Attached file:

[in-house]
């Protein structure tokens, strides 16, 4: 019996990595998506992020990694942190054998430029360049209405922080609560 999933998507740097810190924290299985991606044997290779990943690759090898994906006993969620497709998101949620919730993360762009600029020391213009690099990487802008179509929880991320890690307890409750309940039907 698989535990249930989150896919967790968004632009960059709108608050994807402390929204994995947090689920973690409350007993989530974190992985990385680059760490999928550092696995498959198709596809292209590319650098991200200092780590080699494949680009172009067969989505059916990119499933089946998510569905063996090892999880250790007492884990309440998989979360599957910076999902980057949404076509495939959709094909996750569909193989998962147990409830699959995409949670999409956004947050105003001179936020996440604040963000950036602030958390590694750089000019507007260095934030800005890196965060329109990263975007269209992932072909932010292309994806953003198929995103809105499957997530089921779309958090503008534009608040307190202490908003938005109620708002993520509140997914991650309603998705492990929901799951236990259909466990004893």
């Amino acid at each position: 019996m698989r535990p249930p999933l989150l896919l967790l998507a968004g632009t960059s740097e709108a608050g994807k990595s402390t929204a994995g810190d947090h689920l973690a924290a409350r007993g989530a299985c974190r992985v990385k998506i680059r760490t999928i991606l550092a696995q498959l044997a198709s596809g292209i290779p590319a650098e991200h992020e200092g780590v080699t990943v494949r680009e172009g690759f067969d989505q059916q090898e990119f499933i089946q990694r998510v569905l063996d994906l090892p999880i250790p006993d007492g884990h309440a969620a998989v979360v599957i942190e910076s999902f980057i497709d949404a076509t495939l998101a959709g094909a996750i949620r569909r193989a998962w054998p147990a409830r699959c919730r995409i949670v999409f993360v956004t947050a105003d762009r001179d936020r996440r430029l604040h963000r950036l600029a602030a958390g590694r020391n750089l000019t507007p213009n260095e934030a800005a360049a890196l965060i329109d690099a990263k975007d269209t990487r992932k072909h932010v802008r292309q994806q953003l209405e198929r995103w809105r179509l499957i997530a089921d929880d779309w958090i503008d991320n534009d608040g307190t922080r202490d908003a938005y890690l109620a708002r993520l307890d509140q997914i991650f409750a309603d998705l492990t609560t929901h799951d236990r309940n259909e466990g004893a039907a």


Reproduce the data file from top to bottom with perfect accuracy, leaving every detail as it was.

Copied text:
[in-house]
């Protein structure tokens, strides 16, 4: 019996990595998506992020990694942190054998430029360049209405922080609560 999933998507740097810190924290299985991606044997290779990943690759090898994906006993969620497709998101949620919730993360762009600029020391213009690099990487802008179509929880991320890690307890409750309940039907 698989535990249930989150896919967790968004632009960059709108608050994807402390929204994995947090689920973690409350007993989530974190992985990385680059760490999928550092696995498959198709596809292209590319650098991200200092780590080699494949680009172009067969989505059916990119499933089946998510569905063996090892999880250790007492884990309440998989979360599957910076999902980057949404076509495939959709094909996750569909193989998962147990409830699959995409949670999409956004947050105003001179936020996440604040963000950036602030958390590694750089000019507007260095934030800005890196965060329109990263975007269209992932072909932010292309994806953003198929995103809105499957997530089921779309958090503008534009608040307190202490908003938005109620708002993520509140997914991650309603998705492990929901799951236990259909466990004893």
């Amino acid at each position: 019996m698989r535990p249930p999933l989150l896919l967790l998507a968004g632009t960059s740097e709108a608050g994807k990595s402390t929204a994995g810190d947090h689920l973690a924290a409350r007993g989530a299985c974190r992985v990385k998506i680059r760490t999928i991606l550092a696995q498959l044997a198709s596809g292209i290779p590319a650098e991200h992020e200092g780590v080699t990943v494949r680009e172009g690759f067969d989505q059916q090898e990119f499933i089946q990694r998510v569905l063996d994906l090892p999880i250790p006993d007492g884990h309440a969620a998989v979360v599957i942190e910076s999902f980057i497709d949404a076509t495939l998101a959709g094909a996750i949620r569909r193989a998962w054998p147990a409830r699959c919730r995409i949670v999409f993360v956004t947050a105003d762009r001179d936020r996440r430029l604040h963000r950036l600029a602030a958390g590694r020391n750089l000019t507007p213009n260095e934030a800005a360049a890196l965060i329109d690099a990263k975007d269209t990487r992932k072909h932010v802008r292309q994806q953003l209405e198929r995103w809105r179509l499957i997530a089921d929880d779309w958090i503008d991320n534009d608040g307190t922080r202490d908003a938005y890690l109620a708002r993520l307890d509140q997914i991650f409750a309603d998705l492990t609560t929901h799951d236990r309940n259909e466990g004893a039907a």